“Long-term observations that occur during time periods with variable climates allowed us to search for nonlinear relationships between mammal abundance and climate variables,” Rudgers explained. “Nonlinearities give signals of species' sensitivity to climate variability. Because our climate is quite variable, we could capitalize on that inherent variability to detect past patterns that may predict the future.”

A key component that impacted the study was the Pacific Decadal Oscillation (PDO) and the role it is playing in climate change. The PDO is a climate phenomenon that occurs when sea surface waters in the northern Pacific Ocean fluctuate in temperature. It's an often decades-long oscillation that has consequences for rainfall in the desert southwest. When the Pacific Ocean sea surface temperatures along the western coast of North America are warm, the Southwest US is typically in a drought phase. When surface waters are cool, it tends to be wetter in the SW.

“Because we had such long-term datasets on small mammal abundance (almost 20 years of data), we could separate our dataset into two periods that each spanned a phase of the PDO: a wetter, earlier period in the mid-1990s-early 2000s and a drier, later period (2004-2013),” said Rudgers. “This allowed us to explore how the climate sensitivities of small mammals shifted over time, in concert with different phases of the PDO.”

Utilizing a climate sensitivity function approach the team developed, scientists were able to comb through long-term observations that occurred during time periods with variable climates to search for nonlinear relationships between mammal abundance and climate variables.

WER1 Stamp
UNM is New Mexico’s only R1: doctoral university with very high research activity as classified by the Carnegie Commission on Higher Education.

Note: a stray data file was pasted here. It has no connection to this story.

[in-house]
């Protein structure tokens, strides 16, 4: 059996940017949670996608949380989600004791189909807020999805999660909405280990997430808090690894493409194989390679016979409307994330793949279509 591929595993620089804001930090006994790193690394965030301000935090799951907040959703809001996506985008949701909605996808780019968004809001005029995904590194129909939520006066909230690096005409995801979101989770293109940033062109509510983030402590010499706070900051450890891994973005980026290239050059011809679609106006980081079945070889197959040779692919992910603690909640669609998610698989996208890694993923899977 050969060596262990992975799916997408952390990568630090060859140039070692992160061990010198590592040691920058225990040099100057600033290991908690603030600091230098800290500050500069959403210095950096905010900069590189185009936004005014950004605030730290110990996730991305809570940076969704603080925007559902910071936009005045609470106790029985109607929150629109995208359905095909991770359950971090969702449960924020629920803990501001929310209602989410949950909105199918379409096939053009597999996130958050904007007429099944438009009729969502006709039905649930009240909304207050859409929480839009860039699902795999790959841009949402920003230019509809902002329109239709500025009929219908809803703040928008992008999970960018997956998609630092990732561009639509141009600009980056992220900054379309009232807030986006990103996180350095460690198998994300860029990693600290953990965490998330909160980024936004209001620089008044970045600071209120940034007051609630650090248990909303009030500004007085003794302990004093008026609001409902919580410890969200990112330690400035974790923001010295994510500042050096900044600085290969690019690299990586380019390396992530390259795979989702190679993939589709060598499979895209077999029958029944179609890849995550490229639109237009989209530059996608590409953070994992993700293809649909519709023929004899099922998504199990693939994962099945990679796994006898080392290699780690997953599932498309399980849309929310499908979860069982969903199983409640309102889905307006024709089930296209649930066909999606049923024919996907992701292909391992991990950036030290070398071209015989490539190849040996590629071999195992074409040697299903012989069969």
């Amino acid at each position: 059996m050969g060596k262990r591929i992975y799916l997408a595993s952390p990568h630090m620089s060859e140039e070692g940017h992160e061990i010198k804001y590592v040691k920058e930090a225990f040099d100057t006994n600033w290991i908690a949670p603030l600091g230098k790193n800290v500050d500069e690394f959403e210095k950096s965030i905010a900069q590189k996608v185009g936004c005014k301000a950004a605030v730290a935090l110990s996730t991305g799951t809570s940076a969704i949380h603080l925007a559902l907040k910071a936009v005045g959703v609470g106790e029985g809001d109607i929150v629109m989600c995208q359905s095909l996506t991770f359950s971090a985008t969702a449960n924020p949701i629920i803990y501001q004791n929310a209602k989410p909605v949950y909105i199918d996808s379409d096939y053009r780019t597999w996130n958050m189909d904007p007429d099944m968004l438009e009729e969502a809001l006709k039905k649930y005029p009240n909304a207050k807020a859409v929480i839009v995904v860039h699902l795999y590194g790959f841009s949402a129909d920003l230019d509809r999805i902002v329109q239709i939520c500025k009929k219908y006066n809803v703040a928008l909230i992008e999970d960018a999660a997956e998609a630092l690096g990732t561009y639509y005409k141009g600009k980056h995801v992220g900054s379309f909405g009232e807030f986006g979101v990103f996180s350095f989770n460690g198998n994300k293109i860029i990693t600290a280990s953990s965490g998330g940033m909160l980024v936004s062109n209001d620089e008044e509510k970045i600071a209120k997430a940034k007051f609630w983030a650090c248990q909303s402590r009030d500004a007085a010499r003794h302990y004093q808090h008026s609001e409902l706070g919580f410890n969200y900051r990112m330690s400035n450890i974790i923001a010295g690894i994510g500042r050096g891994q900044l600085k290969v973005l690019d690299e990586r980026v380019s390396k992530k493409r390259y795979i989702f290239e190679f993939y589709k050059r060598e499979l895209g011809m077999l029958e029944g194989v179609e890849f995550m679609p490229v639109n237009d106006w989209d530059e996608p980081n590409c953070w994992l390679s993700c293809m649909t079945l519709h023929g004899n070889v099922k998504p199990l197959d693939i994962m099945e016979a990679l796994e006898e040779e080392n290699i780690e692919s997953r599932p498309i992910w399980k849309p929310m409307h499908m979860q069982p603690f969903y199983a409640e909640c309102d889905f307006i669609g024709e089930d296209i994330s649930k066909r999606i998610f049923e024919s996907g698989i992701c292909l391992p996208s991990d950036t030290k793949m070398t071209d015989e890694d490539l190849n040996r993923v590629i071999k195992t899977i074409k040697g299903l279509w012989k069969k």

“We detected regional trends across our datasets from New Mexico, Colorado, and Arizona,” Rudgers said. “Regionally, rodent species diversity declined 20 to 35 percent, with greater losses during the later time period. Abundance also declined regionally, but only recently, with losses of 5 percent of animals we live-captured and released.” 

However, Rudgers noted these declines in diversity varied among ecosystem types and locations. “The strongest declines in diversity occurred in three ecosystem types: pinon-juniper woodlands and creosote shrublands at the Sevilleta National Wildlife Refuge in New Mexico and mixed saltbush shrubland at the Shortgrass Steppe LTER site in Colorado.

“The declines in abundance we observed and the sensitivities of mammals to climate variables depended strongly on what ecosystem and location we studied," Rudgers said. "So, susceptibility to climate change was not at all consistent across a species' range. In fact, the identities of winner and loser species differed among ecosystems for 70 percent of taxa. This means we need to take into consideration the local environment when making predictions about species vulnerabilities.”